Amid the ongoing avalanche of political conversions, punditry and testimonials on behalf of redefining marriage was a recent op-ed piece in The New York Times by a professor of biology, David George Haskell.
The professor’s contribution to the effort to bring public pressure on the U.S. Supreme Court as it hears two cases concerning the meaning of marriage was to note that some plants, lichen, snails and bees do not mate in ways that we would characterized as male-female pairs. In fact, Dr. Haskell informs us, even apes in the rainforest may form same-sex bonds.
Of course, that hardly constitutes “nature’s case for same-sex marriage,” the title that ran above the professor’s piece. At least not if society wishes to continue to disapprove of things like thievery, murder and cannibalism, all easily spotted in the wild. (There’s a reason, after all, it’s called the wild.)
To be fair, Dr. Haskell’s true target (despite his piece’s misleading title) is only the argument that, as the 18th-century English jurist William Blackstone wrote, marriage should be “founded in nature.”
That’s a straw man, though, and one that might benefit from a lit match. What is or is not “natural,” at least from a classical Jewish perspective, is not the measure of right and wrong.
Discussion of right and wrong these days in this land, at least where there is no obvious human victim of the action at issue, is complicated by the formidable church-state wall that has been erected over the years by our country’s courts. The First Amendment’s rule that “Congress shall make no law respecting an establishment of religion” has, for better or worse, come to mean to many that nothing based in the human religious tradition may have any impact on any law in the land. That construct, however, does not change reality, at least not as understood by Judaism.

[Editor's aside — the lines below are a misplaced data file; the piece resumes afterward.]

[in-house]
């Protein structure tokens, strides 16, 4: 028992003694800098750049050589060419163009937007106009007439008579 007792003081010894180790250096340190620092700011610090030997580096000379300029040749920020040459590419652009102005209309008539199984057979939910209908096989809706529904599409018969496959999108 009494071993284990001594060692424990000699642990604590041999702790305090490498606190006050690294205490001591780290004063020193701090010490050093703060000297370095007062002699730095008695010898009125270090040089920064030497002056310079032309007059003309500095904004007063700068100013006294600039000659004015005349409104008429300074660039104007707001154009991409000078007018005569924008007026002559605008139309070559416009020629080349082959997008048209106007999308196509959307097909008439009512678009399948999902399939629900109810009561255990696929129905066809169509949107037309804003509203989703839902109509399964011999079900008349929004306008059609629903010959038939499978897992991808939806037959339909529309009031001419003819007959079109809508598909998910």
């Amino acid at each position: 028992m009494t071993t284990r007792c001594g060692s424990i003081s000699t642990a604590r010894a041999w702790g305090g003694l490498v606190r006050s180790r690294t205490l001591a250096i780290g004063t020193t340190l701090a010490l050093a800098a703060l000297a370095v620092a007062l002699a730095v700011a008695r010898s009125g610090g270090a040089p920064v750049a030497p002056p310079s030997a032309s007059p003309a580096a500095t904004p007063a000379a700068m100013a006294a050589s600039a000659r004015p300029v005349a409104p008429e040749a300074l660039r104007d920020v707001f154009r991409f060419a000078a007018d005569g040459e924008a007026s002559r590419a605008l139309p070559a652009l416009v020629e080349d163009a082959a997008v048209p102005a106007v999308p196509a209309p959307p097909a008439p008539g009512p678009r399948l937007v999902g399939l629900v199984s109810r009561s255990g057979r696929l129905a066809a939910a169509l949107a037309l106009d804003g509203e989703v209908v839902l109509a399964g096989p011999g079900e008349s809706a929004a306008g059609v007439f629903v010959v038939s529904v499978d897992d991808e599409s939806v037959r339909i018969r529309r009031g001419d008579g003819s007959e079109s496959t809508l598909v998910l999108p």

The Jewish religious tradition consists of the G-d-given Written and Oral Torahs’ teachings as transmitted by the Jewish sages over the generations. While Jewish laws can be applied (by expert authorities committed to the Torah’s truths and impervious to the Zeitgeist) to different cases in different ways, they are not affected by societal mores or contracts.
The vast majority of the Torah’s laws are incumbent only on Jews. But there are seven fundamental laws that the Torah mandates for all human beings. They were known to and accepted by all people in antiquity – hence their appellation “The Laws of Noah’s descendants” (or “Noahide Laws”). Among them are laws prohibiting certain sexual unions, male-male ones among them.
That ancient moral tradition underlies many religions’ disapproval of homosexual acts. Judaism is not the only belief system that harbors such disapproval; so do many Christian churches, as well as Islam, Mormonism, Sikhism and the Bahai church, among others. And it is that moral tradition which underlay the broad societal disapproval of homosexual acts that informed the American public before the Stonewall riots in 1969 and the entertainment industry’s subsequent embrace, and eventual celebration, of “nontraditional” personal relationships.
Truth be told, although the legal meaning of “marriage” has already been changed by several states and is currently being discussed by the Supreme Court, most Americans, including most American legislators and jurists, would still consider things like incestuous unions or multiple-partner arrangements to fall far short of deserving the name “marriage.” That, despite the fact that the only grounds for disenfranchising such arrangements – or, for that matter, for refraining from killing compromised newborns or the terminal elderly – are the tenets of humanity’s moral tradition, the Noahide Laws.
Which leads one to wonder, and worry, about the future. The republic’s Founding Fathers were certainly wise to seek to prevent laws “respecting an establishment of religion.” But a societal embrace of the opposite pole, the dismissal of the very concept of a universal moral code is, or should be, deeply disturbing.